Kyanite: Kyanite has variable hardness depending on how or where it has been cut. When it is cut perpendicular to the long axis of its crystal, it can have a hardness of 6 to 7 on the Mohs scale, but if it is cut parallel to the axis, than its hardness will only be 4 to 4.5.
Obsidian: Obsidian is naturally occurring volcanic glass that is formed from rapidly cooled lava. Often times, surgical blades are fashioned from obsidian. This is because the cutting edge of obsidian is many times sharper than that of high-quality surgical steel.
Zircon: Zircon is the oldest mineral on earth. In fact, zircon is older than the moon! Samples found in Australia have been estimated to be 4.4 billion years old.
Holiday Shopping - Shipping Tips
During the holiday season, courier services and post offices around the world are busier than ever. Although we will take special measures to ensure you receive orders promptly and reliably, there are still a few things you can do to for reassurance that your gems will be delivered in time.
We strongly recommend using express shipping (DHL and FedEx) for all your holiday gifts. It's fast - typically 3 to 4 days to nearly anywhere in the world - and best of all, it is traceable online so you'll know exactly when it will be delivered.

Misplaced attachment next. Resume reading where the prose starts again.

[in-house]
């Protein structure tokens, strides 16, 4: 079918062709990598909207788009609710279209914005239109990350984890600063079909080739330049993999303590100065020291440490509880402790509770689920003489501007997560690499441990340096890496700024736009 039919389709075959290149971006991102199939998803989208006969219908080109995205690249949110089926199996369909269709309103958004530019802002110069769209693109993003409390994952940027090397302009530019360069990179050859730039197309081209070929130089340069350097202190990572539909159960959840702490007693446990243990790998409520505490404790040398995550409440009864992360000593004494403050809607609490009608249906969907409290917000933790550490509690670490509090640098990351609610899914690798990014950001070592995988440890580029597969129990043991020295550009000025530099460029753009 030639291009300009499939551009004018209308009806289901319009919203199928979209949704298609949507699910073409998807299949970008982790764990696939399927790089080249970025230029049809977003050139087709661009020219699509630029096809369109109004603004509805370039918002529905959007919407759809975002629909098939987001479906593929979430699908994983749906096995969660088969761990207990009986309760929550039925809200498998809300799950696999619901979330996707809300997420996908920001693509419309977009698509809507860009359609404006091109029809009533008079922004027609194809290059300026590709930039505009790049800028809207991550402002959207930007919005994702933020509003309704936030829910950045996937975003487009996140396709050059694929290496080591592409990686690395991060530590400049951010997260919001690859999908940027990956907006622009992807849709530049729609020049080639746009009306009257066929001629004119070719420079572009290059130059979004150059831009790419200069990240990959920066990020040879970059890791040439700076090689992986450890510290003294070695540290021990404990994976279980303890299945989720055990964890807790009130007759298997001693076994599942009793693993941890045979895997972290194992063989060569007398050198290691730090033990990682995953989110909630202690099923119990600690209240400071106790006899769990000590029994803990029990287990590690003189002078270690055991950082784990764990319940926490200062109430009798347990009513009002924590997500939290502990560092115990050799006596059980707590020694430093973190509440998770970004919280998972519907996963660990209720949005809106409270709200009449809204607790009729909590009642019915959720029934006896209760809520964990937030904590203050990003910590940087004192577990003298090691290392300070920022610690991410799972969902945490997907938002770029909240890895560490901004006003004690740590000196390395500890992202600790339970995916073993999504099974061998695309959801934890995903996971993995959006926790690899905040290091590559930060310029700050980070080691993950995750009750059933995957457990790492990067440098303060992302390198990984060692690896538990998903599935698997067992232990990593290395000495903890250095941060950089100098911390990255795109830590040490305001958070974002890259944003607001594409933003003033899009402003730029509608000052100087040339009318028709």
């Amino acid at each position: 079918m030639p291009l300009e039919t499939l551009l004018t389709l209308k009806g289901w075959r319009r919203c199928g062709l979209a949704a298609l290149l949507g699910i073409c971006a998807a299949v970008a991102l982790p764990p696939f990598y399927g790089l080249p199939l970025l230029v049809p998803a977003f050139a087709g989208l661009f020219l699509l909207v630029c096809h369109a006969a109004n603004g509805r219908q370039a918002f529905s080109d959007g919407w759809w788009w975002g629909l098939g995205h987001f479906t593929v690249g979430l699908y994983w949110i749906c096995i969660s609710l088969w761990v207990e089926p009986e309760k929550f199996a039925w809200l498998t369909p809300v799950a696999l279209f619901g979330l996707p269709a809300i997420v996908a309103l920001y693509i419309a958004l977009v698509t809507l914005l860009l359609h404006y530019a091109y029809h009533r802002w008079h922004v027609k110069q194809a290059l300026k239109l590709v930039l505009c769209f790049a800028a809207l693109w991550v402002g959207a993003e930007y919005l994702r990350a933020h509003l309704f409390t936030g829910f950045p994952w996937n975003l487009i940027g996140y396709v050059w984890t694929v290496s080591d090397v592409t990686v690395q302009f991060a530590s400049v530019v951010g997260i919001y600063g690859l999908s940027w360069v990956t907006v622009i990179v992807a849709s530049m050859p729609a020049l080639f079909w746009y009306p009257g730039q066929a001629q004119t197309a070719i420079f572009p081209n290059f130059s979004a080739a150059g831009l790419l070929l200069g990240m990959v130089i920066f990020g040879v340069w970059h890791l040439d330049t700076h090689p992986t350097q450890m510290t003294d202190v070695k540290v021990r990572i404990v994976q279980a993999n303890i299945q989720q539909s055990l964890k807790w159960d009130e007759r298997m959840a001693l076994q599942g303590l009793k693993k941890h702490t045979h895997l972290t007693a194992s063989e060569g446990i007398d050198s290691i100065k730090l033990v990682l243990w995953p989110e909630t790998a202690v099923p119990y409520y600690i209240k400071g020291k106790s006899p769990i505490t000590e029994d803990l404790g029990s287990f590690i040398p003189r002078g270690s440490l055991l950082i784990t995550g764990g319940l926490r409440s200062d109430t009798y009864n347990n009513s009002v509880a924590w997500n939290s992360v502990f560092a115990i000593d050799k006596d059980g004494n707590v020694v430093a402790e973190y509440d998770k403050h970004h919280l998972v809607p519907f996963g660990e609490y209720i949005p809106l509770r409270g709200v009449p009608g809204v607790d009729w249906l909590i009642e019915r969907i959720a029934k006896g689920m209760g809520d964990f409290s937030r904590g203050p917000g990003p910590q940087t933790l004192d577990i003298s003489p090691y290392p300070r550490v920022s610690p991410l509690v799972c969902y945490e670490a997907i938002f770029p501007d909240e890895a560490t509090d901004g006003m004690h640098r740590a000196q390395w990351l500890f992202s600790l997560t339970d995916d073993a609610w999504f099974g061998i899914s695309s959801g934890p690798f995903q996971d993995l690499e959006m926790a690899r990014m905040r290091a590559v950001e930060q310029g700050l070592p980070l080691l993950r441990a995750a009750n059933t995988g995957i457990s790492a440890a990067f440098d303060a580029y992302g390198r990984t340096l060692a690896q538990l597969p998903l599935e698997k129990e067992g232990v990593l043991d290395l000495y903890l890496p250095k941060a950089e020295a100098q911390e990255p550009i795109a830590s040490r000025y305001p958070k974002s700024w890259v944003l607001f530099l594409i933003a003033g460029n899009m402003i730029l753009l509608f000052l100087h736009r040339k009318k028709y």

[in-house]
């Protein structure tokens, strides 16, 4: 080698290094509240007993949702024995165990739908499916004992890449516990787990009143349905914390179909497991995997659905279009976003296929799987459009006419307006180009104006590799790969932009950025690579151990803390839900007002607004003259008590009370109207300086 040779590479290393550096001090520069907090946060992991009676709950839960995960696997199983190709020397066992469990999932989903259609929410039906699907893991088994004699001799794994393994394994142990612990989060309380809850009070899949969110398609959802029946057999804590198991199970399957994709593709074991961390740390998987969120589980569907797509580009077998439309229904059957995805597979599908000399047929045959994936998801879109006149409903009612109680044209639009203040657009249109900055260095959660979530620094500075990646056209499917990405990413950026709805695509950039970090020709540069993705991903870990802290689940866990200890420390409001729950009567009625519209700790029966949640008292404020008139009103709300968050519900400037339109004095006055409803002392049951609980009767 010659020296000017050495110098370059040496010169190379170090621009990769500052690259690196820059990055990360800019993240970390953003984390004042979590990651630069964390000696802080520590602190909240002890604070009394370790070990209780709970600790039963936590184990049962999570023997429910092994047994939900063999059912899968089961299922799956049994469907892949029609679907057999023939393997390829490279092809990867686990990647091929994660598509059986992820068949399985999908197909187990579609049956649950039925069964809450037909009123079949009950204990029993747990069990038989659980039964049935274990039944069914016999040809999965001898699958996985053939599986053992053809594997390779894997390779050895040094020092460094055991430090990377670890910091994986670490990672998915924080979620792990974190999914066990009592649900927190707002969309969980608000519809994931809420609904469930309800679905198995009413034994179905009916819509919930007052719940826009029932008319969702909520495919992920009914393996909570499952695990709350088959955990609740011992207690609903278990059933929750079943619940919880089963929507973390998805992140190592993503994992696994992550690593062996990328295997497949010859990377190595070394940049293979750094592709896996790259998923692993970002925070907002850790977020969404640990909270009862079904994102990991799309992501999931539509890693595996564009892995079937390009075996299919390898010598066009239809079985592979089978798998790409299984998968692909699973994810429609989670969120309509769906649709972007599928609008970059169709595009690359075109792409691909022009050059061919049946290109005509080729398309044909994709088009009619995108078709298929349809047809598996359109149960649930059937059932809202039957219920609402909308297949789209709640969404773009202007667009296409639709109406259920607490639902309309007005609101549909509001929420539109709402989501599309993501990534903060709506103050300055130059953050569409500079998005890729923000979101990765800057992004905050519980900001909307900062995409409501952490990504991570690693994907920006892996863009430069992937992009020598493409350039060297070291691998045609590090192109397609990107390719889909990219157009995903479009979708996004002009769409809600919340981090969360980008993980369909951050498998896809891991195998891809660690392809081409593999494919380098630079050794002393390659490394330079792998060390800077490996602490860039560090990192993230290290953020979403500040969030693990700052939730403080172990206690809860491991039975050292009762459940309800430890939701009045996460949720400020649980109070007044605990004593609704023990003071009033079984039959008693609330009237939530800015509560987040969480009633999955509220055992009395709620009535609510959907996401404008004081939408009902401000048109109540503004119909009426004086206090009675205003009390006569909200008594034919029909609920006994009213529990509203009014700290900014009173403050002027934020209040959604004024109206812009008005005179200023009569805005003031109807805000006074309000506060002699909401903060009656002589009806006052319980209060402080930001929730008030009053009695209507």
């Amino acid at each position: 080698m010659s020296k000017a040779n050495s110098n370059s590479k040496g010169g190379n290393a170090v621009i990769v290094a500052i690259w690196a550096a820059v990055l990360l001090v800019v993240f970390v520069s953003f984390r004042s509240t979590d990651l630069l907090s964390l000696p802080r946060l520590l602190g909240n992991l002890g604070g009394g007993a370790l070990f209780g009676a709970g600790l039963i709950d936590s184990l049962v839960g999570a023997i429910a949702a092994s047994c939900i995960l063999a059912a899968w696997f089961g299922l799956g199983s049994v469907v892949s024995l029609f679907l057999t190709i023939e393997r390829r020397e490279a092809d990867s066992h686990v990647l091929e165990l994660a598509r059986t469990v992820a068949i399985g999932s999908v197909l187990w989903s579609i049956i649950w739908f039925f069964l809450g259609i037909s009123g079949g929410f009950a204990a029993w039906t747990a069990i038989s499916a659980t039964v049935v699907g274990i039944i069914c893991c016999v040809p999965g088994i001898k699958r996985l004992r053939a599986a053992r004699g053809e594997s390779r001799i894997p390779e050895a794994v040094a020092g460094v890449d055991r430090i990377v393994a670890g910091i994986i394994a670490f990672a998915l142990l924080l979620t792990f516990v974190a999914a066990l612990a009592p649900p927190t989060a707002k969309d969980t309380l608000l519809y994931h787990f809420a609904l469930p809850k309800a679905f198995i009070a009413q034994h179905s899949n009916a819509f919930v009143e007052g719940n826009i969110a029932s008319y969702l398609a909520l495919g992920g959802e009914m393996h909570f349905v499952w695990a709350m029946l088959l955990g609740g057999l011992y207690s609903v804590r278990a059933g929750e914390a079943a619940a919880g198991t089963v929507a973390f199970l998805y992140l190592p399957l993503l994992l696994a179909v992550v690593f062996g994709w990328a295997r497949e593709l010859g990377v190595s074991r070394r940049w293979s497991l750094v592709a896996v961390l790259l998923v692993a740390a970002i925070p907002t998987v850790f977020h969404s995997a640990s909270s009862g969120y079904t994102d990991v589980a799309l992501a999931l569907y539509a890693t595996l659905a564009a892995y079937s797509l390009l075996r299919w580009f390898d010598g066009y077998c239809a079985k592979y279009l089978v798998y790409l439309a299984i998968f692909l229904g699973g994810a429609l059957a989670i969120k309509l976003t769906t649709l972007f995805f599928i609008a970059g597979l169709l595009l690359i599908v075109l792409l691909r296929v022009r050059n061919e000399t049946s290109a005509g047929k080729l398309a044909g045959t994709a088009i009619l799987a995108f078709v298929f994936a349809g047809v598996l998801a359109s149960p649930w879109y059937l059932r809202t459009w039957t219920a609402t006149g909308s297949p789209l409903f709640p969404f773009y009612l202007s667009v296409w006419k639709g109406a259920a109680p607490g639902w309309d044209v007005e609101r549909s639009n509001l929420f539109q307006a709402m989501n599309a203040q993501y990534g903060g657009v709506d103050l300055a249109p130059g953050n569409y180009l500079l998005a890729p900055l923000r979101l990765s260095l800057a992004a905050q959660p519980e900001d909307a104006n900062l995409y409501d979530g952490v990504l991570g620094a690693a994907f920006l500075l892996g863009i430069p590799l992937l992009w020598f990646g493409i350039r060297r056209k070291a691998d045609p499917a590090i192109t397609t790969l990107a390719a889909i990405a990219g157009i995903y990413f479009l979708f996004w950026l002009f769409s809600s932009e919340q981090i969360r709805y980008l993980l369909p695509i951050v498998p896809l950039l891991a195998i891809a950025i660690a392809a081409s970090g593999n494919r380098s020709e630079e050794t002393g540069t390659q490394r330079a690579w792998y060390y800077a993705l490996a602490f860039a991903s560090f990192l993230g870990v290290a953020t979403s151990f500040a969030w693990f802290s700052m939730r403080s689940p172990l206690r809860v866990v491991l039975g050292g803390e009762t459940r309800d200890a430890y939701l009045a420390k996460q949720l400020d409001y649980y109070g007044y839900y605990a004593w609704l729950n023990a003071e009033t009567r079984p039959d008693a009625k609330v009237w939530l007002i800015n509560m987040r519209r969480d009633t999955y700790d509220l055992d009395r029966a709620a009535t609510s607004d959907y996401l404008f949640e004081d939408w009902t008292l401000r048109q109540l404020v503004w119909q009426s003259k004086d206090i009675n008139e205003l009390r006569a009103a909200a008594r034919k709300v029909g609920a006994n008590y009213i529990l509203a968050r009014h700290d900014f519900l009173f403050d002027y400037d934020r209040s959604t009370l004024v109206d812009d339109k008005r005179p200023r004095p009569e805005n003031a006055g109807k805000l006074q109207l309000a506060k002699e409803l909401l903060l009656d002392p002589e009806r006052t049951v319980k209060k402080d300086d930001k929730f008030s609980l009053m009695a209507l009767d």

Even with express shipping, you should always allow yourself ample time for a contingency plan. You may need to do an exchange for size, or perhaps your jeweler is backed up for custom work. Whatever the case, be sure to plan ahead and order well in advance. We've all witnessed last minute shoppers struggling to find something decent on the shelves, only to be forced into settling with a purchase that nobody else wanted.
Remark: If you require gemstone certification, please do bear in mind that we will need an additional 5-10 working days (approximate) to get your gem certified by AIGS.
NB: Please keep in mind that loose gemstones may be imported duty-free to the USA, but shipments to other countries may be subject to tax or duty. Due to local customs regulations, some countries may not be able to utilize FedEx or DHL Express options - please see our shipping info page for additional details.
Rare and Unusual Gems
This month, GemSelect is pleased to showcase one of our more rare and unusual gemstones.
Natural zircon is famed for its brilliance and fire and is often confused with cubic zirconia (a result of unfortunate name similarities), a cheap synthetic stone used to imitate natural diamond. In reality, the two couldn't possibly be any more different - it's like confusing Michael Jackson with Michael Jordan or Mickey Mouse with Mickey Mantle.